The Tudors Episodes

2007, TV Show

The Tudors Episode: "Checkmate"

Season 2, Episode 3
Episode Synopsis: Henry finally runs out of patience and weds a pregnant Anne in a secret ceremony; Cromwell is appointed chancellor after Thomas More steps down; the Pope condemns Henry's behavior and threatens him with excommunication; Katherine is warned not to return to court; an assassin targets Anne.
Original Air Date: Apr 13, 2008
Guest Cast Krystin Pellerin: Elizabeth Darrell David Alpay: Mark Smeaton
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Season 2, Episode 3
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Aired: 4/13/2008
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Season 2, Episode 3 Season 2, Episode 3

And they say that women are fickle! I suppose Henry has just gotta have it, so to speak. Never mind that he's wondering why the people don't love his new Queen when he so obviously doesn't any more, but he's back into blondes? The brunettes on this show don't get much luck. First, Katherine doesn't get alimony and then Anne gets a stare of such cold fury that had I been one of her Ladies, I'd have told her to start packing her bags right then and there. Of course there's also Lady Mary, who is in some respects in a worse situation than Anne. She's forbidden to communicate with her mother, her father wants nothing to do with her, and the Queen's father is making veiled threats against her. My advice to all three? Get yourselves to a salon and don't skimp on the peroxide! All joking aside, Anne is in a bad situation. She lacks the full support of the public and the clergy, and is losing favor with Henry. Yes, newly appointed Archbishop Cranmer gave his blessing to the marriage, but it was simply a good career move for him, and the rest of the clergy in England are still torn between submitting themselves whole-heartedly to the King to stay alive, or clandestinely plotting against him on behalf of Rome. I highly doubt that any of them care at this point what happens to Her Majesty. Plus, now that they're married and he was Head of the Church of England, Anne doesn't have much influence with Henry. Her family got what they wanted, and once you're at the top, there's nowhere to go but down. Baby Elizabeth doesn't portend good things for the Boleyns. Let's take a look, for a moment, at Anne's coronation. The Archbishop of Canterbury still did the ceremony in Latin, but when the time came to crown the Queen, Henry took over (and finished it all up in English, no less). Whether this all actually happened, or whether they stole the idea from Napoleon Bonaparte's coronation several hundred years down the line, it has severe and obvious symbolism. Despite the fact that Cranmer was hand-picked for the position of Archbishop due to his support of Henry and his Lutheran leanings, Henry decided to (very) publicly declare that he is above the Church by saying that only he has the power to crown royalty. If, as he believed, royalty are chosen by God and answer only to Him, and not to the Pope, he is placing himself as de facto spiritual and physical leader of the entire Kingdom, answerable to no one. The bill put forth by Cranmer (and later approved), affirms this by saying that the final appeals on all matters are to the King. We would probably consider this an act of totalitarianism, but that political concept didn't exist in the 16th century. As More points out, this act has repercussions that stretch beyond Henry's simply wanting an annulment. Katherine now has zero legal recourse, as she is basically a well-off prisoner in England whose final appeal has been denied. As Henry has unilaterally decided to break away from Rome, (which supports her),whether she leaves England or not, she has no real influence and cannot win him back by any means. While she remains in England, he has ultimate control over anything she does, which means she can do nothing. While Henry really wants nothing to do with her, he can't let her go, or he'll lose the only physical leverage he has in his cold war with Rome. All of this (not to mention William Brandon's failed assassination attempt on Anne) is spectacularly bad PR for the Pope. On the other hand, it's great for Peter O'Toole and his delightfully arch and dismissive portrayal of said Pope. Even if he were reading the menu at The Olive Garden, I'd be listening because he just has one of those amazing, trained British voices. 'Til next Sunday, and may your week be better than those of the poor Queens of England. show less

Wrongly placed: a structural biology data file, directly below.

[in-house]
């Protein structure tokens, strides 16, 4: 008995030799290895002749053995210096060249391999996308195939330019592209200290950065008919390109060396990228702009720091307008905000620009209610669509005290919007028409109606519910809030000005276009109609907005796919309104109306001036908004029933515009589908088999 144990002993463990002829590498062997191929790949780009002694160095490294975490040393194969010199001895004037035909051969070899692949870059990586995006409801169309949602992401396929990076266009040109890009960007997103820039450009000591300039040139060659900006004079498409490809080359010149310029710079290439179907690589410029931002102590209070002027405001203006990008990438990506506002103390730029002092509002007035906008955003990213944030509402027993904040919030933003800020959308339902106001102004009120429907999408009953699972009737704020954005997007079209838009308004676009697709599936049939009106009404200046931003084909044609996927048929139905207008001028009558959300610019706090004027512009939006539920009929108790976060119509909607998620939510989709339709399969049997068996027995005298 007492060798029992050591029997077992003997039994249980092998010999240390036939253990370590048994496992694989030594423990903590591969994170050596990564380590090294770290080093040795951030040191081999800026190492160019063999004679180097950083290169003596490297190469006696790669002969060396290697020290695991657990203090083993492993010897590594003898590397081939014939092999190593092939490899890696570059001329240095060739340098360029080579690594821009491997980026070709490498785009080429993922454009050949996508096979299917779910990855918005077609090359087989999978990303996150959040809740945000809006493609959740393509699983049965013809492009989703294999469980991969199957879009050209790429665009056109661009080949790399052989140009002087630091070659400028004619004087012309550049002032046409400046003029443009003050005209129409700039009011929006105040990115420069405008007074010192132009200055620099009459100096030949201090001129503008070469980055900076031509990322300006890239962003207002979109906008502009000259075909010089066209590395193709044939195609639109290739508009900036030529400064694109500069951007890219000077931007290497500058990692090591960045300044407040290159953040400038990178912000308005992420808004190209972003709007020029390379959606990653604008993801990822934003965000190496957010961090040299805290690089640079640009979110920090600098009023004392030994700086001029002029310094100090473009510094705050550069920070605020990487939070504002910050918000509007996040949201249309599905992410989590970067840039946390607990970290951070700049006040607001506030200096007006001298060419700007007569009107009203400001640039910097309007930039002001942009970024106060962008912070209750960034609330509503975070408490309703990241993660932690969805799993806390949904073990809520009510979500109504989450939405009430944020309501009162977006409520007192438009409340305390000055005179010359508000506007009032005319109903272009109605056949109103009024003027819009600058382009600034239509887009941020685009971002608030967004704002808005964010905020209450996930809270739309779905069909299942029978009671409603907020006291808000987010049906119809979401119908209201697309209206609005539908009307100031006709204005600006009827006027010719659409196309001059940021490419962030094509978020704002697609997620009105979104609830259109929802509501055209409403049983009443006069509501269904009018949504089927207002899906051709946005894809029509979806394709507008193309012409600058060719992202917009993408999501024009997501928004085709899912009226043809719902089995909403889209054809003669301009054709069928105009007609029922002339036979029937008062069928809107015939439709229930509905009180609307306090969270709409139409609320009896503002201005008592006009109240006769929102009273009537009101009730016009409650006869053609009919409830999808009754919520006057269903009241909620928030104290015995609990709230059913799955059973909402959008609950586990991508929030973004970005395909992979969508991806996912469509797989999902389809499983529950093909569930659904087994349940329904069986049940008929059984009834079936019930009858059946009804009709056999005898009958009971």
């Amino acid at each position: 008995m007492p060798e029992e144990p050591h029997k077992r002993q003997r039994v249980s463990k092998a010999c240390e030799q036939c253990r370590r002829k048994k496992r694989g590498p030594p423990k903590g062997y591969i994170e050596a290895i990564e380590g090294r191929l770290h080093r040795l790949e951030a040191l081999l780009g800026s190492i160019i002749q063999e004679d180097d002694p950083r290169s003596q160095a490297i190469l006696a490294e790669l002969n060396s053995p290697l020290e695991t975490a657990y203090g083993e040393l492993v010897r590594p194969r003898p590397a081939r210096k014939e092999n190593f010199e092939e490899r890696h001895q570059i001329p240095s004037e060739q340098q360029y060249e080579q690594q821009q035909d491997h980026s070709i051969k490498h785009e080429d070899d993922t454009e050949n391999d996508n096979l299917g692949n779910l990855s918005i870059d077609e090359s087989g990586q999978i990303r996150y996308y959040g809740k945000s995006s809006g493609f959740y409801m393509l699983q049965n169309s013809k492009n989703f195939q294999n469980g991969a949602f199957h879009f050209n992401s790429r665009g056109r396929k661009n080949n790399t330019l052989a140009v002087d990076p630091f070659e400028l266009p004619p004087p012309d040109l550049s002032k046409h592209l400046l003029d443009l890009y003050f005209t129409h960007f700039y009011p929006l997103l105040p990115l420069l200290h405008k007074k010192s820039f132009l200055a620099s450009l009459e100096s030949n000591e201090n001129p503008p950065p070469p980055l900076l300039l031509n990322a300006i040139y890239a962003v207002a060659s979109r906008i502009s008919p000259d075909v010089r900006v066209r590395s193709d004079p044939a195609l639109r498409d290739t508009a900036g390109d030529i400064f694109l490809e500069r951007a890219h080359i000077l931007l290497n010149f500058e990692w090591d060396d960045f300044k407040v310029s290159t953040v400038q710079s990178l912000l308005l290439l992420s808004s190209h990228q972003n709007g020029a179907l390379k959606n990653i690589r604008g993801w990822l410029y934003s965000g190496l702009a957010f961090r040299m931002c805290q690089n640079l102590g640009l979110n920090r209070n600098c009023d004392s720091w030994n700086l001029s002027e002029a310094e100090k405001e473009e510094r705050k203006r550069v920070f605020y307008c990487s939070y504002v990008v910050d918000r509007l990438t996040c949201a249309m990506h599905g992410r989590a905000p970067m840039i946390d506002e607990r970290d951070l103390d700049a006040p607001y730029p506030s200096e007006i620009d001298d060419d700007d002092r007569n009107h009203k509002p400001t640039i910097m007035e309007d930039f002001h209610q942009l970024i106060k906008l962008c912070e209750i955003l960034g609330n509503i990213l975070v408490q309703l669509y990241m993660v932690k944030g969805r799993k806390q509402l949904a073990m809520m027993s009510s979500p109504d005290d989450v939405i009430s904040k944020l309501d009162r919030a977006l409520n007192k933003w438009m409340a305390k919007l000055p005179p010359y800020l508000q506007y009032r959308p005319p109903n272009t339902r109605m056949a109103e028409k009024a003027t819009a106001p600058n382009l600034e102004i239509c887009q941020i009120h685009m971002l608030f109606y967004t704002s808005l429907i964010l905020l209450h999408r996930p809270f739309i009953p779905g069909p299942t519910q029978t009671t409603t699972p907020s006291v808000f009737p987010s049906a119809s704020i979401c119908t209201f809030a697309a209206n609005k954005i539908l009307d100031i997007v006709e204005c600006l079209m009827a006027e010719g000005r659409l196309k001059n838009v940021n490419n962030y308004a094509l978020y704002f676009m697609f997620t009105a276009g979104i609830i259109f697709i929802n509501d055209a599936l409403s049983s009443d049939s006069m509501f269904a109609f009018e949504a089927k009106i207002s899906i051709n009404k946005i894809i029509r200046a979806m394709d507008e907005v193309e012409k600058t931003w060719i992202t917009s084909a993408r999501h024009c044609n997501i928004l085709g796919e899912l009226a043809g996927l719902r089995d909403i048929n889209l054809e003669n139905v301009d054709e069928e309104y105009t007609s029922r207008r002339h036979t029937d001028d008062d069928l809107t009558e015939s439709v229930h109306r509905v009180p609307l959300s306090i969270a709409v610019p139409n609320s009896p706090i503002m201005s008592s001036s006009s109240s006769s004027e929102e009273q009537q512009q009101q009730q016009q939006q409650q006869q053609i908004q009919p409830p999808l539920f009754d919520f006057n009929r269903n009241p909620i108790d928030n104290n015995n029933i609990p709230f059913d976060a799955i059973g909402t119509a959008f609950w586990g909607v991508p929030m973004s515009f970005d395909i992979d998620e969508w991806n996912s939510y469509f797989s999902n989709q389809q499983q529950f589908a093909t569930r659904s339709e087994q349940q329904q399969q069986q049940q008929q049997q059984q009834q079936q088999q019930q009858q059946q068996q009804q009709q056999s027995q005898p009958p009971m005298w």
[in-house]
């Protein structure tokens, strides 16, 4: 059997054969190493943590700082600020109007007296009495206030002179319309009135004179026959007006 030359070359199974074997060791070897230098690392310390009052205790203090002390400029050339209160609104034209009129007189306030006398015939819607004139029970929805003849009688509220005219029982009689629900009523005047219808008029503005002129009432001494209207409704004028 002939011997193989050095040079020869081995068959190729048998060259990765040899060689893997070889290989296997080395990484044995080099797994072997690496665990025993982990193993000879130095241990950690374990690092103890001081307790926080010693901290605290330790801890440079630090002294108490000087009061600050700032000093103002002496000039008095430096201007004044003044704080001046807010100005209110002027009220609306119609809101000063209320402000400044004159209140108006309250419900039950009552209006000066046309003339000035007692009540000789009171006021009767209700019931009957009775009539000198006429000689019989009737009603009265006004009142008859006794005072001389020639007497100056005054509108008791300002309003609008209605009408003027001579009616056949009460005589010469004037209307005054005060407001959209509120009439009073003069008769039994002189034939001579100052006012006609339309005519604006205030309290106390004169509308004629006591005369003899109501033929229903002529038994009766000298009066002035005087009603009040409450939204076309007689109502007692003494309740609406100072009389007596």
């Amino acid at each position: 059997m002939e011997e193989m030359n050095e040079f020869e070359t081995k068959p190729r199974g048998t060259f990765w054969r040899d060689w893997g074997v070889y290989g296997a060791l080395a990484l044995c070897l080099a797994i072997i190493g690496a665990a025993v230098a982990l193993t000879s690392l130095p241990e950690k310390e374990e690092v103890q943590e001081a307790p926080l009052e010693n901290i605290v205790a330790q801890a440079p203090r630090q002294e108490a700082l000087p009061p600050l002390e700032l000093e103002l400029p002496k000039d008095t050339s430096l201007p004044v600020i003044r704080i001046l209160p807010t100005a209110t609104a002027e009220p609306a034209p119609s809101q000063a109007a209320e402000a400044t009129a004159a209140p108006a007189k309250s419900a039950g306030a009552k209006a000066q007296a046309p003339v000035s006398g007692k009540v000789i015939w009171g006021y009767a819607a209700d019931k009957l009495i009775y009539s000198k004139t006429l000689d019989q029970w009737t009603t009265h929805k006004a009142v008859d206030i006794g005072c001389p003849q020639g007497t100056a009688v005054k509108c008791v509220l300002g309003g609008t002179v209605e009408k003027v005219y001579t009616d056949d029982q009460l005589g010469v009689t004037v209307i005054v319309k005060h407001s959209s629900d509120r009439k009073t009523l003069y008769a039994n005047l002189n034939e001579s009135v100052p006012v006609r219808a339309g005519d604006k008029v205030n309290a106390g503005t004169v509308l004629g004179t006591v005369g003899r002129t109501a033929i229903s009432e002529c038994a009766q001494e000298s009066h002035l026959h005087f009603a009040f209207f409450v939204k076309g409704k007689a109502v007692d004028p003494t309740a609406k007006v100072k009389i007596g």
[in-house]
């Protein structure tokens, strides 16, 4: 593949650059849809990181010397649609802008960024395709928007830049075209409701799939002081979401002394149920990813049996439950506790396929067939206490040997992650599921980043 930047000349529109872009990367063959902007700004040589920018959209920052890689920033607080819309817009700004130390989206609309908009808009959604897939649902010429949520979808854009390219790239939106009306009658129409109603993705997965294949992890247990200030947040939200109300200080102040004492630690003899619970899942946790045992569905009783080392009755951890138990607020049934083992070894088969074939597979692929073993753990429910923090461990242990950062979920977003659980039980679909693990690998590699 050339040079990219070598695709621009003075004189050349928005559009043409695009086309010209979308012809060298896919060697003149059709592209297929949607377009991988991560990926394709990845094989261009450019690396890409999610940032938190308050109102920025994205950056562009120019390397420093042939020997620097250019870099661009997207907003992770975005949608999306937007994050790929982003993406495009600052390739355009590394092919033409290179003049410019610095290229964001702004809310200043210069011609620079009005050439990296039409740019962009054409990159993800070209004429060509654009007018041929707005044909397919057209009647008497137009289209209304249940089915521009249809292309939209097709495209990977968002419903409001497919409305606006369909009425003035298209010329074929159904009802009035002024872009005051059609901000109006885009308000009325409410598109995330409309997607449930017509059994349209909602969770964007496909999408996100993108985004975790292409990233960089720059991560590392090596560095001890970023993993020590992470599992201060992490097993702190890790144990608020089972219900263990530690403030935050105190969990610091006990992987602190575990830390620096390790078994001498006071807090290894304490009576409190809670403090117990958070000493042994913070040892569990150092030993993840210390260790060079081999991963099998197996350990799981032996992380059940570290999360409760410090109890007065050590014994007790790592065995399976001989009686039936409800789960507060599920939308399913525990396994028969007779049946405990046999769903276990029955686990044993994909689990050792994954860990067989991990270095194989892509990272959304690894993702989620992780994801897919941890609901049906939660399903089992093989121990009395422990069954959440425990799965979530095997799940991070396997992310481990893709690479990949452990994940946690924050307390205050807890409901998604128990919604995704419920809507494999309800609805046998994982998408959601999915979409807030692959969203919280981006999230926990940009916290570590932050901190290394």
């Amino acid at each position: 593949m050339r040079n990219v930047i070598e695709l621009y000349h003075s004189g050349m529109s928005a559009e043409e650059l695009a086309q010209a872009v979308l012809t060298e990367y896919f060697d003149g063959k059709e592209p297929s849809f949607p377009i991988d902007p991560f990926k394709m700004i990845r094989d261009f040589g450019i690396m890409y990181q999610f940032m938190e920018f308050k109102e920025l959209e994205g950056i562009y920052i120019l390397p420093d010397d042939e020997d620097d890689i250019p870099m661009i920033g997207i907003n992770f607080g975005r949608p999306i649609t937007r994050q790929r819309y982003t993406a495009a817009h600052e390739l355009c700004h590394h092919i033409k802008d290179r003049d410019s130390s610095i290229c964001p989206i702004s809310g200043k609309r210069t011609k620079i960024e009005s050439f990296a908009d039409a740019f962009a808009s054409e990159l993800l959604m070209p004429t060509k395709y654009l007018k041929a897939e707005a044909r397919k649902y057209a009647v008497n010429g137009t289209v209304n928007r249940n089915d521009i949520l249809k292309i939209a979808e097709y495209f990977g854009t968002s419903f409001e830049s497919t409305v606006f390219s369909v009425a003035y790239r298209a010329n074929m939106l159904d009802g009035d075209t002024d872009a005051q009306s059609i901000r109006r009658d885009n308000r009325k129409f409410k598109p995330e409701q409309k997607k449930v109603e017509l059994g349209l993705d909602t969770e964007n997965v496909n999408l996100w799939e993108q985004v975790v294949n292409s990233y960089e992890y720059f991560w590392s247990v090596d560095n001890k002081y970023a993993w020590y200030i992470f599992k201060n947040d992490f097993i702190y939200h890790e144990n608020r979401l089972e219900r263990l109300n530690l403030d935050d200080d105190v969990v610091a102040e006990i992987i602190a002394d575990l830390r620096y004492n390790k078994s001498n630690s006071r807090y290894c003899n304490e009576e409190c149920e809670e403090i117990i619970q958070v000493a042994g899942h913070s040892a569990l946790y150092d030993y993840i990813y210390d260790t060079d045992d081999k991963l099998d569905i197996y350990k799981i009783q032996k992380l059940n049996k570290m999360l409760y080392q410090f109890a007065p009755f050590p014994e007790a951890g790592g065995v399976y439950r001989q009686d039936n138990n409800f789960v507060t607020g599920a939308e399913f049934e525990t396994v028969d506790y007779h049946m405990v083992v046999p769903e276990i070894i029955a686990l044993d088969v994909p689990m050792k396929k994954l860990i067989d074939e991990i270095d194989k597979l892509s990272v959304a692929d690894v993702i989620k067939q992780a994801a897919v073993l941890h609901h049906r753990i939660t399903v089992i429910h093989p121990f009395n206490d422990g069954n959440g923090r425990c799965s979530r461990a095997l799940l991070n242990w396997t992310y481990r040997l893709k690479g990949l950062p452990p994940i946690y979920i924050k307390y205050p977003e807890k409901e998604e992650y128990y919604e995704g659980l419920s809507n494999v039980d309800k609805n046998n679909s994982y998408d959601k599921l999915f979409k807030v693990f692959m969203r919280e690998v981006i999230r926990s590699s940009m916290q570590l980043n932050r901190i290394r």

And they say that women are fickle! I suppose Henry has just gotta have it, so to speak. Never mind that he's wondering why the people don't love his new Queen when he so obviously doesn't any more, but he's back into blondes? The brunettes on this show don't get much luck. First, Katherine doesn't get alimony and then Anne gets a stare of such cold fury that had I been one of her Ladies, I'd have told her to start packing her bags right then and there. Of course there's also Lady Mary, who is in some respects in a worse situation than Anne. She's forbidden to communicate with her mother, her father wants nothing to do with her, and the Queen's father is making veiled threats against her. My advice to all three? Get yourselves to a salon and don't skimp on the peroxide!All joking aside, Anne is in a bad situation. She lacks the full support of the public and the clergy, and is losing favor with Henry. Yes, newly appointed Archbishop Cranmer gave his blessing to the marriage, but it ... read more

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Premiered: April 01, 2007, on Showtime
Rating: TV-MA
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Premise: A chronicle of the early years in the reign of England's King Henry VIII from 1520 to '30, when he divorced his first wife, Katherine of Aragon.

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